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'No Arizonan will be forced to reduce their water use': Hobbs, experts talk Colorado River plan's impact

Gov. Hobbs will speak on how the proposal will benefit Arizona's water future, along with other conservation projects the state is focusing on.

PHOENIX — Editor's note: The above video aired during a previous broadcast.

Gov. Katie Hobbs and the state's top water leaders held a press conference on Thursday on the heels of the historic Colorado River conservation plan submitted by Arizona, Nevada and California on Monday.

The plan, which now awaits approval from the Department of the Interior, revolves around voluntary conservation efforts rather than the mandated cuts floated by federal officials.

"No Arizonan will be forced to reduce their water use," Hobbs said during the conference.

PREVIOUS COVERAGE: Arizona: Colorado River plan a 'short-term' solution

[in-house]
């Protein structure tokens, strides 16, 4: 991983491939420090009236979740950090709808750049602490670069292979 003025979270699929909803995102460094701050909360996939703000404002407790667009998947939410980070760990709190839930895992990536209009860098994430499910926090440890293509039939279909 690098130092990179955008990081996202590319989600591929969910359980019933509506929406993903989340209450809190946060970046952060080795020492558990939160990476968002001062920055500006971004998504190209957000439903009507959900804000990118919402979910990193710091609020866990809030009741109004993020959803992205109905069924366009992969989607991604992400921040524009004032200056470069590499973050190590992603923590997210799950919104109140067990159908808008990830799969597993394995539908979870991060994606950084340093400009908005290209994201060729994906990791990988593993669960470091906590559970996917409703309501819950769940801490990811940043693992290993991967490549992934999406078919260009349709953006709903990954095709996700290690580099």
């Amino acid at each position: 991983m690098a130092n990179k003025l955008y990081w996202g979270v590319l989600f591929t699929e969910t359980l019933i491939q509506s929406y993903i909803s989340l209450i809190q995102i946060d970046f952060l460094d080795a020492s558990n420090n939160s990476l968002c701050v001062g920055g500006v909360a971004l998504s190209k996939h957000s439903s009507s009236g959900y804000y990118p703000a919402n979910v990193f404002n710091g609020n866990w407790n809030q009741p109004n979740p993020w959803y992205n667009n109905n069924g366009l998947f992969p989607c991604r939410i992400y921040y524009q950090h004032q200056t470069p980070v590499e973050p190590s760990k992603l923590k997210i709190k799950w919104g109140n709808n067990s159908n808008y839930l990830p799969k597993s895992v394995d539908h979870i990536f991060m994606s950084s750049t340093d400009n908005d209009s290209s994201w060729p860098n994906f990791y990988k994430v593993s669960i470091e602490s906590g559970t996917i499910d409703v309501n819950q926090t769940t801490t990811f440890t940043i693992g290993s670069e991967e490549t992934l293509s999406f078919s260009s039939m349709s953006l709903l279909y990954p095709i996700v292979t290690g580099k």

Watch the entire livestream of the press conference here:

The voluntary nature of the proposal makes estimating exactly how much water the state will cut to be difficult, according to Arizona Department of Water Resources Director Tom Buschatzke. 

The plan stated an estimated three million acre-feet of water would be conserved over the next three years, an estimate that falls short of the immediate across-the-board water cut of two to four million acre-feet federal officials have previously said is needed to avert catastrophe on the river.

"We're probably on target to cut around 1.8 million acre-feet or so," Buschatzke said. "Next year, we expect Arizona to take, on top of that, 512,000 acre-feet of cuts. We're still going to do a lot of the heavy lifting."


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